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Home / News / Culture Watch / Church of the Resurrection’s Adam Hamilton at center of possible break-up of Methodist denomination
methodist denomination
Adam Hamilton, pastor of Leawood's United Church of the Resurrection, spoke at a gay rights rally meant to influence the direction of the Methodist denomination.

Church of the Resurrection’s Adam Hamilton at center of possible break-up of Methodist denomination

The United Methodist Church, the nation’s second largest denomination, is on the brink of splitting.

The news comes after more than half the delegates at an international conference in St. Louis voted to maintain Biblical stances on marriage and to continue the rule against the ordination of homosexual clergy.

Some gay rights activists within the denomination are saying they’ll leave the church unless they get their way.

A final vote on rival plans for the church’s future won’t come until Tuesday’s closing session, and the outcome remains uncertain. But the preliminary vote Monday showed that the Traditional Plan, which calls for keeping the LGBT bans and enforcing them more strictly, had the support of 56 percent of the more than 800 delegates attending the three-day conference in St. Louis.

The primary alternative liberal proposal, called the One Church Plan, was rebuffed in a separate preliminary vote, getting only 47 percent support. Backed by a majority of the church’s Council of Bishops in hopes of avoiding a schism, it would leave decisions about same-sex marriage and ordination of homosexual and transgender clergy up to regional bodies and would banish language taken from the Bible saying, “the practice of homosexuality is incompatible with Christian teaching.”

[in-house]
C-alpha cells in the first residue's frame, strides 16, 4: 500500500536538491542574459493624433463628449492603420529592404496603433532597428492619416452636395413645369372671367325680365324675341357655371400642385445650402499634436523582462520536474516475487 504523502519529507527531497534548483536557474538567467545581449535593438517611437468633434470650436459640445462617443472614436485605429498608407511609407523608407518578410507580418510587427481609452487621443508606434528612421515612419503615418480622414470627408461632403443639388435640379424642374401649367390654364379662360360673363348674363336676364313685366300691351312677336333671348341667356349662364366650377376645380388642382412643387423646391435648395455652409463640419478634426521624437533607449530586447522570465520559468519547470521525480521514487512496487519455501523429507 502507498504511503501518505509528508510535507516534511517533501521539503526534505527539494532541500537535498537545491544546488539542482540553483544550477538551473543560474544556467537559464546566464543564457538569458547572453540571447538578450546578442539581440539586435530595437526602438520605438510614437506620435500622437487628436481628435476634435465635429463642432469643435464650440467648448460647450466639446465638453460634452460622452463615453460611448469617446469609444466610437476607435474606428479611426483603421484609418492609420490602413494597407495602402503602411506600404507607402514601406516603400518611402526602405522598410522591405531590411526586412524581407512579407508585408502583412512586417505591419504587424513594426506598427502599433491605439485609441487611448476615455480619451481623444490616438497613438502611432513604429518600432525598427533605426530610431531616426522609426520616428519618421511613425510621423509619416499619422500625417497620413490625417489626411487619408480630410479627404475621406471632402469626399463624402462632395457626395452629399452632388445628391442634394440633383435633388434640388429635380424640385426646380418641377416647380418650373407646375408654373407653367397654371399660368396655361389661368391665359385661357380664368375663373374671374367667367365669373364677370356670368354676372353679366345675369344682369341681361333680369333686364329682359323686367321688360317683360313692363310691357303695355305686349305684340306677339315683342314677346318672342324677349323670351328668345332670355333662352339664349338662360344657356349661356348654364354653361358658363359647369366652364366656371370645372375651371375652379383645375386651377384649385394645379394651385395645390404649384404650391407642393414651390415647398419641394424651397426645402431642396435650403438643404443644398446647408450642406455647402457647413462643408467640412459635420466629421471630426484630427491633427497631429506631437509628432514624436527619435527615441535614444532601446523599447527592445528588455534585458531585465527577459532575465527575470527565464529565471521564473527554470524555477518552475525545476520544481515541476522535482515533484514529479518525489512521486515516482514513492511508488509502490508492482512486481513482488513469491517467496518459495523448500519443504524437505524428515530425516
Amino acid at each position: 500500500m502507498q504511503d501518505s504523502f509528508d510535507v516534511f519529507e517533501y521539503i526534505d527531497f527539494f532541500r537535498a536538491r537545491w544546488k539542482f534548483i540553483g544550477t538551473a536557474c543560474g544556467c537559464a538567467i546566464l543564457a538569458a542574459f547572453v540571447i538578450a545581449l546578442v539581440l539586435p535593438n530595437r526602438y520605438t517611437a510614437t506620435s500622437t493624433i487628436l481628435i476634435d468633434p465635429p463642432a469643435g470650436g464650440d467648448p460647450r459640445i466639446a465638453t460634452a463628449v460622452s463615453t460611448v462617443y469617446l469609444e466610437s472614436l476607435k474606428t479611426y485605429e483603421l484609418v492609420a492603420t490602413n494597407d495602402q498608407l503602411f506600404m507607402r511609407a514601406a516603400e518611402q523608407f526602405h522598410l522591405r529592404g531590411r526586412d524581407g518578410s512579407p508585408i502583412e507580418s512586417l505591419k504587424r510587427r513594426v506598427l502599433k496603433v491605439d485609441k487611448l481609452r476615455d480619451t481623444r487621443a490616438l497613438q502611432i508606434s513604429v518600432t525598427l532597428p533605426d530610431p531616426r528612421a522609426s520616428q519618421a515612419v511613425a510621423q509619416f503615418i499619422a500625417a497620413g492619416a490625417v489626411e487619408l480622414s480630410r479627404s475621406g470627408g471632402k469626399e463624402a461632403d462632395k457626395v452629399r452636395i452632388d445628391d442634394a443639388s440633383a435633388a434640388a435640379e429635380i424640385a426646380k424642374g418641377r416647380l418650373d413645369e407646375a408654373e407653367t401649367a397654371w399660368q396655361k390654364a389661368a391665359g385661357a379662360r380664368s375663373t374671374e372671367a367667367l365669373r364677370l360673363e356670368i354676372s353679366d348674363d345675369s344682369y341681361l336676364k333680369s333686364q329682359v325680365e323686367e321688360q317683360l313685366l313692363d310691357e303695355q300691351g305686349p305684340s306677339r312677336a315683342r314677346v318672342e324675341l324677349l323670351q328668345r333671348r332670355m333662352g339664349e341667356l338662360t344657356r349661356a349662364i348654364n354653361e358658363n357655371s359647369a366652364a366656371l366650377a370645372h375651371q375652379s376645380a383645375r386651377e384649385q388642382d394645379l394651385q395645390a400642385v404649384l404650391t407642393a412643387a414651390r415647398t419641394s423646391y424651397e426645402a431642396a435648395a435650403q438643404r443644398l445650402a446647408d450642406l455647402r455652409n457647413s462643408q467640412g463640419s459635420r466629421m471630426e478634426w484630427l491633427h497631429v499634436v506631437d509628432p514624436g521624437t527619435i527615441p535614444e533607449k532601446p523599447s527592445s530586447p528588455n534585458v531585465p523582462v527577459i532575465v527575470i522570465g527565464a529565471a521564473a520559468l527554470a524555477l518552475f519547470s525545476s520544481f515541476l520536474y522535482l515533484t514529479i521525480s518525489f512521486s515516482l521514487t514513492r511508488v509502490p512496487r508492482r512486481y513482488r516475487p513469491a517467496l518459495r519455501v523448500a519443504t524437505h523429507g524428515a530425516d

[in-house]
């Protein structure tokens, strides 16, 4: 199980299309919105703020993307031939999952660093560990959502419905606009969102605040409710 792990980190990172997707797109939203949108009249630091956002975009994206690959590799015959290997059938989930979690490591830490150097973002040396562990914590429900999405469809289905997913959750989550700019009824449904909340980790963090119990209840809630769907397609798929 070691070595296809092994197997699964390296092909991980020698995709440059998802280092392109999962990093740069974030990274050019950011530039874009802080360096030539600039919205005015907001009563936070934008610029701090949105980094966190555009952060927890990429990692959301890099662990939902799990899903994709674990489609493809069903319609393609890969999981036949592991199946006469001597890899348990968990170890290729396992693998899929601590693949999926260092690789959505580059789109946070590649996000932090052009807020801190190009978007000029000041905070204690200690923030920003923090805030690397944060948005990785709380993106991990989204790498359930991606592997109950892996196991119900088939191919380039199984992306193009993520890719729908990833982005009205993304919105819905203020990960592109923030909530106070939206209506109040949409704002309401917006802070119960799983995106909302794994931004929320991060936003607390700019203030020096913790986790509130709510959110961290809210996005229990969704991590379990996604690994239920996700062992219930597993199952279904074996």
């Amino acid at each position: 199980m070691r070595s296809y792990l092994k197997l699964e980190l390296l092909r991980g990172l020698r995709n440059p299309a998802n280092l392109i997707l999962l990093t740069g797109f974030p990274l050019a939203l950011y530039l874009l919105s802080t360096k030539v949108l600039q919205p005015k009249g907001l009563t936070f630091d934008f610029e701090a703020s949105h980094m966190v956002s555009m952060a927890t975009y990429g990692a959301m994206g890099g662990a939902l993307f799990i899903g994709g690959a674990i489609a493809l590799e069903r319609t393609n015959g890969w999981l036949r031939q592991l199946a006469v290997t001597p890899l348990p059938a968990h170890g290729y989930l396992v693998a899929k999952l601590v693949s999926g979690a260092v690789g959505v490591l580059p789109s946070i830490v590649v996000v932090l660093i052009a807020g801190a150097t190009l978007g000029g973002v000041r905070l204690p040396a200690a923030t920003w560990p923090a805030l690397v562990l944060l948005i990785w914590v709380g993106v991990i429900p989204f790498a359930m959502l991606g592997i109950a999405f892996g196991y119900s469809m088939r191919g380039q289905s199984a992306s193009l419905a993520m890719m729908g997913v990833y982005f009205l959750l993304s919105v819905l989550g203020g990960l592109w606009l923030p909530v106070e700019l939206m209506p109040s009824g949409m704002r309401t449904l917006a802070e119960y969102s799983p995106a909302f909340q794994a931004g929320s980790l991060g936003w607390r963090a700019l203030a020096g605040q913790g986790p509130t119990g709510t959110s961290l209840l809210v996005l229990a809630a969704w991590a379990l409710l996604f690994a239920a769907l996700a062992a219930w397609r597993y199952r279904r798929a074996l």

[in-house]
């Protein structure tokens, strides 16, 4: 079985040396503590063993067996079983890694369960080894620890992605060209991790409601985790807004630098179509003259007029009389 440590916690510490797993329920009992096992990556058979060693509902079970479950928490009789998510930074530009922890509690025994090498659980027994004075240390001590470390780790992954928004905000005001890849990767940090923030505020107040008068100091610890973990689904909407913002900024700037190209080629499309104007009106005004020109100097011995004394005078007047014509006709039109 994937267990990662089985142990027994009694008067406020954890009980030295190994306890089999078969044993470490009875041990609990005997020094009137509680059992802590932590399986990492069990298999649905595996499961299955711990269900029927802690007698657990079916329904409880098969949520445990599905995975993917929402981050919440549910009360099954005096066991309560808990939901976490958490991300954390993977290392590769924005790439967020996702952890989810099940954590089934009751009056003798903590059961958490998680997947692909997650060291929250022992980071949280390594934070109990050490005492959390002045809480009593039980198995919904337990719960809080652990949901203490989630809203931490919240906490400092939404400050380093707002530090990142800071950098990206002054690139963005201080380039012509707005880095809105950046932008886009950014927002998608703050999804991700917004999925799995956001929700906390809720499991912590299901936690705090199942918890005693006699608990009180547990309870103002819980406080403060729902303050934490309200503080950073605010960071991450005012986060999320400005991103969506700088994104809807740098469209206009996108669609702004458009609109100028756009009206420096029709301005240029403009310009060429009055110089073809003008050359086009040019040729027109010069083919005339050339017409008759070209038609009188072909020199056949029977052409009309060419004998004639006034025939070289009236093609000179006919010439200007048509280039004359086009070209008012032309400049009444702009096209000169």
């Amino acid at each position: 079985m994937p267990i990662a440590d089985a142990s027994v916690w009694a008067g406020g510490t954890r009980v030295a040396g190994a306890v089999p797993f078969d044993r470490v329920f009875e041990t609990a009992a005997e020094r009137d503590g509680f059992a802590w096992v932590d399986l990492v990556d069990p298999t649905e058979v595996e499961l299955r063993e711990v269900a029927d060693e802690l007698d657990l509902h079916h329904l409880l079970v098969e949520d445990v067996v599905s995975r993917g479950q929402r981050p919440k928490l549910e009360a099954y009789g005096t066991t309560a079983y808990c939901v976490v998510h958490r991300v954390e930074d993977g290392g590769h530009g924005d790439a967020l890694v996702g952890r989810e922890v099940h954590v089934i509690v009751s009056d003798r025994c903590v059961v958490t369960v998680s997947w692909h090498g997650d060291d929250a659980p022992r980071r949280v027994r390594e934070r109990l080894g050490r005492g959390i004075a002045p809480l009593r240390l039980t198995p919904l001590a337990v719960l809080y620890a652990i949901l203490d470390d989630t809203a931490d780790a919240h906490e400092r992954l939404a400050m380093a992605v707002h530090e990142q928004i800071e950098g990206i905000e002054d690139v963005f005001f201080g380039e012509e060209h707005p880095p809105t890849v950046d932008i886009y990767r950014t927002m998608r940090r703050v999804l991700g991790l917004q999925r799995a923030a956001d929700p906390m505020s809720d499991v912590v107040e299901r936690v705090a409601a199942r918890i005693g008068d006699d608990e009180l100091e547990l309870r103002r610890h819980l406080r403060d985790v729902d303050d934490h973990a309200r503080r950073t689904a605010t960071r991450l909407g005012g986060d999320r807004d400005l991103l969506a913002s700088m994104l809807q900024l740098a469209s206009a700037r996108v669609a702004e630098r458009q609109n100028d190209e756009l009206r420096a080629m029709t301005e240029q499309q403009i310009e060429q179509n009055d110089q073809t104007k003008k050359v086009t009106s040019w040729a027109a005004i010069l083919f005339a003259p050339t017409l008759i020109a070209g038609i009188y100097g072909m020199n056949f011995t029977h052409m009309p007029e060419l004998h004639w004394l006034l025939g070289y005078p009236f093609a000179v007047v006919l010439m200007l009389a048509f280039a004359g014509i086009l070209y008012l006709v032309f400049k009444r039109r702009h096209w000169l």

The more liberal plan is supported the Rev. Adam Hamilton, pastor of United Methodist Church of the Resurrection in Leawood, Kan. He contends it offers a way for Methodists “to live together – conservatives, centrists and progressives – despite our differences.”

But Hamilton is reluctant to just follow the Bible’s precepts as a course of action. In interviews, Hamilton states he believes that people can interpret the sections on homosexuality however they see fit saying that, “faithful United Methodist Christians can interpret the Scriptures differently and for good reason.”

Church of the Resurrection is well-known in Kansas City for supporting a view on homosexuality that often contradicts the teachings of the Bible.

At a rally of activists in Texas Hamilton stated that Christians can support gay marriage and not be at odds with orthodoxy. He argued that both sides of the debate within the UMC held high opinions of Scripture and that the differences were over interpretation instead.

Hamilton took issue with the idea that Christians accepting same-sex marriage means that they have rejected “the historic essentials of the Christian faith.”

“So orthodoxy now means that I hold a particular view of same-gender marriage and/or a particular view of Scripture that gets me to a particular view of same-gender marriage,” stated Hamilton.